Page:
A two-year-old girl recovering from drinking cleaning liquid died after a routine medical procedure went horribly wrong.
A two-year-old girl recovering from drinking cleaning liquid died after a routine medical procedure went horribly wrong.

Toddler dies in dad’s arms after routine procedure

A "beautiful, bright" little girl who ingested dishwashing liquid died in her father's arms just a day after a routine procedure.

Callie Griffiths-I'Anson, 2, somehow found the commercial-strength caustic liquid after slipping from view while visiting a hotel with her mother.

She survived the ordeal but her health took a turn for the worse after a day procedure at the Royal Children's Hospital.

A nasal feeding tube was unknowingly placed into Callie's abdomen instead of her stomach, perforating the toddler's oesophagus.

 

Callie Griffiths-I’Anson, 2, died on January 12, 2018 after a routine procedure.
Callie Griffiths-I’Anson, 2, died on January 12, 2018 after a routine procedure.

 

She was discharged despite parents Natalia and Thomas raising concerns and died at home in regional NSW, Mr and Ms Griffiths-I'Anson waking to their daughter making a gurgling sound about 6am.

"She made a funny noise so Thomas reached over and he sat her up and I quickly got up and turned the light on,'' Ms Griffiths-I'Anson said.

"It all happened very quickly.

"Thomas said: "Are you ­all right Callie? Are you OK?"

"She just shook her head and closed her eyes. And she just went limp. She took her last breath in her father's arms.

"Our lives have been a blur of pain and heartache from that day forth.

"She was the light of our lives."

 

The beloved little girl’s death is now the subject of a coronial inquest.
The beloved little girl’s death is now the subject of a coronial inquest.

Callie attended the Royal Children's Hospital on January 11, 2018 for a scope to check how her oesophagus was healing and have a new nasogastric tube fitted.

She was discharged about 2pm.

Mr and Ms Griffiths-I'Anson said their daughter vomited and seemed uncomfortable and listless.

But they said they were reassured it was because of medication and she would be fine by the time they made the 4 ½ hour drive to Oaklands northwest of Albury.

When Callie's condition didn't improve Ms Griffiths-I'Anson phoned the hospital about 10pm and was told the on-call surgeon would call back.

But they were in surgery until 1.30am and didn't want to disturb the family so early.

Callie slept between her parents, Ms Griffiths-I'Anson placing the phone at the bedside and holding her daughter close.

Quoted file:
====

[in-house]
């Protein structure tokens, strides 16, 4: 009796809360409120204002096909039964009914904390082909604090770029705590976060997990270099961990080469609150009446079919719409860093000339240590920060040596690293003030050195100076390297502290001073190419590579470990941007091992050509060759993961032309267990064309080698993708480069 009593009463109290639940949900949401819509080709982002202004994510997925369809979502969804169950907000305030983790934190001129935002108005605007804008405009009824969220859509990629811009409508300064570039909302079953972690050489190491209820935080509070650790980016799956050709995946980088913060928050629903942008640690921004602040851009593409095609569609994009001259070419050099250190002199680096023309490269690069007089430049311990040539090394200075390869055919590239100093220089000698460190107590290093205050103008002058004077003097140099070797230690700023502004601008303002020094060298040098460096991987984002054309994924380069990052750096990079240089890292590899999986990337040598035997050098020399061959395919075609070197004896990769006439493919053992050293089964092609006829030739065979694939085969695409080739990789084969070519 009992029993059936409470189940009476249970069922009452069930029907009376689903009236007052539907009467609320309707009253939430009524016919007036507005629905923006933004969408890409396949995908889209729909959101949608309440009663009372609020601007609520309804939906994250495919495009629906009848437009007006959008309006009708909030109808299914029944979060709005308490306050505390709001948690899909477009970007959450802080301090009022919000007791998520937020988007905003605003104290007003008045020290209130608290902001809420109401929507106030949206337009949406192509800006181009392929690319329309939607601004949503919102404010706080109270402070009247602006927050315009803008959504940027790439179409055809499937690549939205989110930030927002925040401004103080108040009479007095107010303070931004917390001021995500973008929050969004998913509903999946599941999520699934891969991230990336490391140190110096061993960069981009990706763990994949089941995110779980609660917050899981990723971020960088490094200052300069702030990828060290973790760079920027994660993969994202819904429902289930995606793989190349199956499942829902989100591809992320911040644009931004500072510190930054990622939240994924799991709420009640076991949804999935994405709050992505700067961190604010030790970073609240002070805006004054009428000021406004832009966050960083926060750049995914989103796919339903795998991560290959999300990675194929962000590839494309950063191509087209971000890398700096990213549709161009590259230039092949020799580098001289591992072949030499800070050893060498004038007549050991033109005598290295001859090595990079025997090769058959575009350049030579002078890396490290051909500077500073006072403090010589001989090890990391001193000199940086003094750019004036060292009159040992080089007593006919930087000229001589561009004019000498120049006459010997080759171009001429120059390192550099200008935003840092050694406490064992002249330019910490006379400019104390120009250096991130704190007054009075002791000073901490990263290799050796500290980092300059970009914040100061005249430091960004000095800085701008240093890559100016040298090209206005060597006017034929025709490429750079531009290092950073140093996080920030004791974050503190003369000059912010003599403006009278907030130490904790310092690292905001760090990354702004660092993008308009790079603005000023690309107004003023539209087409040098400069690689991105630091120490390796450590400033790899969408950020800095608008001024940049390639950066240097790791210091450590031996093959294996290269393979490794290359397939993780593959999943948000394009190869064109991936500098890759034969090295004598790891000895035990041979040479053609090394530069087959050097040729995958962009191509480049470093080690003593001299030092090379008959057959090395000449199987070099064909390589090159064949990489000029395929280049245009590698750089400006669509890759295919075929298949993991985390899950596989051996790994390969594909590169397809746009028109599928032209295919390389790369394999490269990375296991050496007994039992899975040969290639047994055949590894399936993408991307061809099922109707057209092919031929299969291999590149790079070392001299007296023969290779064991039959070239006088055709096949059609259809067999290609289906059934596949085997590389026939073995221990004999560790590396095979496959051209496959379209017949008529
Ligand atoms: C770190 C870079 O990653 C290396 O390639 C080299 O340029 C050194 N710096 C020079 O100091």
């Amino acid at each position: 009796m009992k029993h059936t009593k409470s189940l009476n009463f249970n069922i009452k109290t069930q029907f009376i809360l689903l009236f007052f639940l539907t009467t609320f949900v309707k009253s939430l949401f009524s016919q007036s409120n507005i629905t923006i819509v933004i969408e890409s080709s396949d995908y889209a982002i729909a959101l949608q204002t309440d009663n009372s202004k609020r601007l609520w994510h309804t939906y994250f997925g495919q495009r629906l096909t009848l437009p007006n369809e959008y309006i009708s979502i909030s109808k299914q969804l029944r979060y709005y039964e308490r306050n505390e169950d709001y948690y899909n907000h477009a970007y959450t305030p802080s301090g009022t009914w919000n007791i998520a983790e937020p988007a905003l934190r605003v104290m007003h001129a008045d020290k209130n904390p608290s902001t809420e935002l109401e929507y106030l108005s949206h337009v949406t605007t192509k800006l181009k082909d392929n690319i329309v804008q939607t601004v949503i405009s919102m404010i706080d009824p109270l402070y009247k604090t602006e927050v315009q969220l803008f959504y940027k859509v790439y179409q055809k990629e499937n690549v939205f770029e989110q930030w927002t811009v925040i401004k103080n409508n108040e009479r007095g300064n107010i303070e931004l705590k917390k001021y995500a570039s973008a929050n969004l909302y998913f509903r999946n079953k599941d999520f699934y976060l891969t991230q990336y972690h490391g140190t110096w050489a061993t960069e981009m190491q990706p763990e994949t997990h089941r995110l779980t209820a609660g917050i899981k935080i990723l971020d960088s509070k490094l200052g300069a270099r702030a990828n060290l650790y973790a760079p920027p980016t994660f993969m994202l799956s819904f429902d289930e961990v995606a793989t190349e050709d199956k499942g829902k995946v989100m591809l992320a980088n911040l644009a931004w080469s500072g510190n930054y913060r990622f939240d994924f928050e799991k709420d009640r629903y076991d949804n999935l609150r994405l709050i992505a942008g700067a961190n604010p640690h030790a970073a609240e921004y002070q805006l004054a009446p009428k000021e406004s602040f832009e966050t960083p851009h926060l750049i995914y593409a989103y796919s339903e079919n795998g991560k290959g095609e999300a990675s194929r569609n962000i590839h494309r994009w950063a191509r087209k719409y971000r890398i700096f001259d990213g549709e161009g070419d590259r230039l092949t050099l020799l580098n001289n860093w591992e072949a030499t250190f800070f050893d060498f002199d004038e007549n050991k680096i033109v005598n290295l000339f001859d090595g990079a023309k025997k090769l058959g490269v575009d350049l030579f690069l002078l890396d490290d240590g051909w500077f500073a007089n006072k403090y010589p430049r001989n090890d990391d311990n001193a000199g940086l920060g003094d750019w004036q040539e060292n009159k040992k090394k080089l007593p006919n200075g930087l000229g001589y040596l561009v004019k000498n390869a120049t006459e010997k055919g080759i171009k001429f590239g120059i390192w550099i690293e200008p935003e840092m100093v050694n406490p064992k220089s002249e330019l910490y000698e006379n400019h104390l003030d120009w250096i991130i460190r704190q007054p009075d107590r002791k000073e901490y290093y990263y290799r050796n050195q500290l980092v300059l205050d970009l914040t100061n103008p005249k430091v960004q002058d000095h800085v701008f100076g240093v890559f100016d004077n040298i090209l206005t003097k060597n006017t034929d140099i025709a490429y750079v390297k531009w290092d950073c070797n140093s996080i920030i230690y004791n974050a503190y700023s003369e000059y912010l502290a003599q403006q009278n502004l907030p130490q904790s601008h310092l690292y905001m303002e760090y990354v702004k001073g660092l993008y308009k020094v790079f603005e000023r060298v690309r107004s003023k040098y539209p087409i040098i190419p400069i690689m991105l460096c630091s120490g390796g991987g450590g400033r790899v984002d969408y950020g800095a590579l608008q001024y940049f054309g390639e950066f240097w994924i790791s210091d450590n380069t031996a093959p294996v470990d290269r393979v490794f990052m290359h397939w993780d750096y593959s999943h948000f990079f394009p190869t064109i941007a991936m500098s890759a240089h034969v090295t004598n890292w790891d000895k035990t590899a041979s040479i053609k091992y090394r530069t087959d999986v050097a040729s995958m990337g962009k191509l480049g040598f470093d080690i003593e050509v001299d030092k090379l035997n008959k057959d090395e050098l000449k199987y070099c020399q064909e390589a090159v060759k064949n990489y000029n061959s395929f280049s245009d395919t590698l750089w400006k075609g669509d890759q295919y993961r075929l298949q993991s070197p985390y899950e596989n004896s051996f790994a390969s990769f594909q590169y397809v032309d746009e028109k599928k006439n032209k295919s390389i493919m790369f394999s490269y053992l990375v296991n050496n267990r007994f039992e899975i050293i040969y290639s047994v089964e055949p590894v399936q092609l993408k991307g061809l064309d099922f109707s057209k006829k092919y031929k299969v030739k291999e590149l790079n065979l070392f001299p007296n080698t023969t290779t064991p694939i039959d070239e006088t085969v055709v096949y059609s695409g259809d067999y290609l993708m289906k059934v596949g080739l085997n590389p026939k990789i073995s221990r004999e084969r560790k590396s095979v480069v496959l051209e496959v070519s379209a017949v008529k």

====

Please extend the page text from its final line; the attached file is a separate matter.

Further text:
The little girl was pronounced dead at Corowa Hospital, her grandmother who was staying over having performed CPR in a brave effort to save Callie's life.

Callie's family, which also includes two elder sisters, have created a special box of the cheeky youngster's favourite things to keep her memory alive.

They have pushed for a coronial inquest into the tragedy, to begin later this year.

 

Callie attended the Royal Children’s Hospital for a day procedure but her health worsened that night.
Callie attended the Royal Children’s Hospital for a day procedure but her health worsened that night.

 

Callie pictured with sister Lexia in the background.
Callie pictured with sister Lexia in the background.

"It's a huge loss in our lives,'' Ms Griffiths-I'Anson said.

"We knew she wasn't right but we were so filled with hope that she would be OK when she was still sent home.

"We have to spend the rest of our lives without our beautiful, bright and mischievous little girl. It is a heavy burden to carry but hopefully by sharing our story we can bring awareness to other families.

"We pray that Callie's inquest can bring about change, so that no more innocent lives are lost.

"Things need to change and we hope that Callie's life will be able to do that.

"We inherently understand that accidents do happen - they are an intrinsic part of life but at what point does such an accumulation of errors with such catastrophic consequences, stop being called an accident?

"Callie's death was a preventable tragedy. If we can stop one person from going through this it will be worthwhile.

"We are just going to keep fighting. We know Callie wouldn't want us to give up."

Polaris Lawyers founder Nick Mann, representing the family, said: "What happened to Callie is every family's worst nightmare. She went into hospital for a routine procedure, and 24 hours later her parents found her dead."

"Questions about what happened to Callie must be answered,'' he said.

"What happened in the hours leading up to her discharge from the hospital rightly forms part of an inquest now being conducted by the Coroner."

The inquest, before Coroner Paresa Spanos, will examine the nature of medical care at the Royal Children's Hospital, the decision to discharge Callie and the adequacy of the arrangements given her family lived so far away.

It will not look at how she ingested the liquid or her immediate care.

wes.hosking@news.com.au

Originally published as Toddler died in dad's arms after routine procedure


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